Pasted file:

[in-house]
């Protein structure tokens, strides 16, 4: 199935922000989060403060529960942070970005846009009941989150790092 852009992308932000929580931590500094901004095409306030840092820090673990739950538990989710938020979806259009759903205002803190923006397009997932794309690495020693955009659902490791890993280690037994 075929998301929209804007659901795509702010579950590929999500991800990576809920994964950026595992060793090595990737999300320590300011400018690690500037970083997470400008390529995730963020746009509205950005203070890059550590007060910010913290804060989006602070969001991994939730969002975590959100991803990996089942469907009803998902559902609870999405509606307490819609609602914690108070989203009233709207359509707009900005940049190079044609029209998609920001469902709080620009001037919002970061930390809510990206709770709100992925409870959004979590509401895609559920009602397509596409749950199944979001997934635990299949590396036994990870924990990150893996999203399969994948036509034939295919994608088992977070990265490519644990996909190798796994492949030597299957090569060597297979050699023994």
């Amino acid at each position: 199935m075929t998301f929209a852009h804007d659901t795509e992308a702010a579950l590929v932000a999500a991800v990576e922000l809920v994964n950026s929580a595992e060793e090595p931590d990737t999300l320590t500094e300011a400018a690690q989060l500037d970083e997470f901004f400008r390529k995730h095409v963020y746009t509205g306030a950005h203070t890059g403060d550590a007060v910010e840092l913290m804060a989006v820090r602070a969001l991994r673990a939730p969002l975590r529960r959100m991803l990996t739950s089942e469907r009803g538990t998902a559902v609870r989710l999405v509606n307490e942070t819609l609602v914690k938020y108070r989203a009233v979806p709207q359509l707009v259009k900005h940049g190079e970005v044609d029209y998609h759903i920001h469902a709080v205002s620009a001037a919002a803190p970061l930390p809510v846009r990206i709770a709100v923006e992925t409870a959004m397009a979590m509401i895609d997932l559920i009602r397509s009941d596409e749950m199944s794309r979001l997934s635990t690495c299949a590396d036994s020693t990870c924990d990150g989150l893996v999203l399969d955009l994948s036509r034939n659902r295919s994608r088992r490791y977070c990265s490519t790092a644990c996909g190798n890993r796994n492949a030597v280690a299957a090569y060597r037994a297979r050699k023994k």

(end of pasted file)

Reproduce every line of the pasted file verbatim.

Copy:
[in-house]
């Protein structure tokens, strides 16, 4: 199935922000989060403060529960942070970005846009009941989150790092 852009992308932000929580931590500094901004095409306030840092820090673990739950538990989710938020979806259009759903205002803190923006397009997932794309690495020693955009659902490791890993280690037994 075929998301929209804007659901795509702010579950590929999500991800990576809920994964950026595992060793090595990737999300320590300011400018690690500037970083997470400008390529995730963020746009509205950005203070890059550590007060910010913290804060989006602070969001991994939730969002975590959100991803990996089942469907009803998902559902609870999405509606307490819609609602914690108070989203009233709207359509707009900005940049190079044609029209998609920001469902709080620009001037919002970061930390809510990206709770709100992925409870959004979590509401895609559920009602397509596409749950199944979001997934635990299949590396036994990870924990990150893996999203399969994948036509034939295919994608088992977070990265490519644990996909190798796994492949030597299957090569060597297979050699023994």
């Amino acid at each position: 199935m075929t998301f929209a852009h804007d659901t795509e992308a702010a579950l590929v932000a999500a991800v990576e922000l809920v994964n950026s929580a595992e060793e090595p931590d990737t999300l320590t500094e300011a400018a690690q989060l500037d970083e997470f901004f400008r390529k995730h095409v963020y746009t509205g306030a950005h203070t890059g403060d550590a007060v910010e840092l913290m804060a989006v820090r602070a969001l991994r673990a939730p969002l975590r529960r959100m991803l990996t739950s089942e469907r009803g538990t998902a559902v609870r989710l999405v509606n307490e942070t819609l609602v914690k938020y108070r989203a009233v979806p709207q359509l707009v259009k900005h940049g190079e970005v044609d029209y998609h759903i920001h469902a709080v205002s620009a001037a919002a803190p970061l930390p809510v846009r990206i709770a709100v923006e992925t409870a959004m397009a979590m509401i895609d997932l559920i009602r397509s009941d596409e749950m199944s794309r979001l997934s635990t690495c299949a590396d036994s020693t990870c924990d990150g989150l893996v999203l399969d955009l994948s036509r034939n659902r295919s994608r088992r490791y977070c990265s490519t790092a644990c996909g190798n890993r796994n492949a030597v280690a299957a090569y060597r037994a297979r050699k023994k």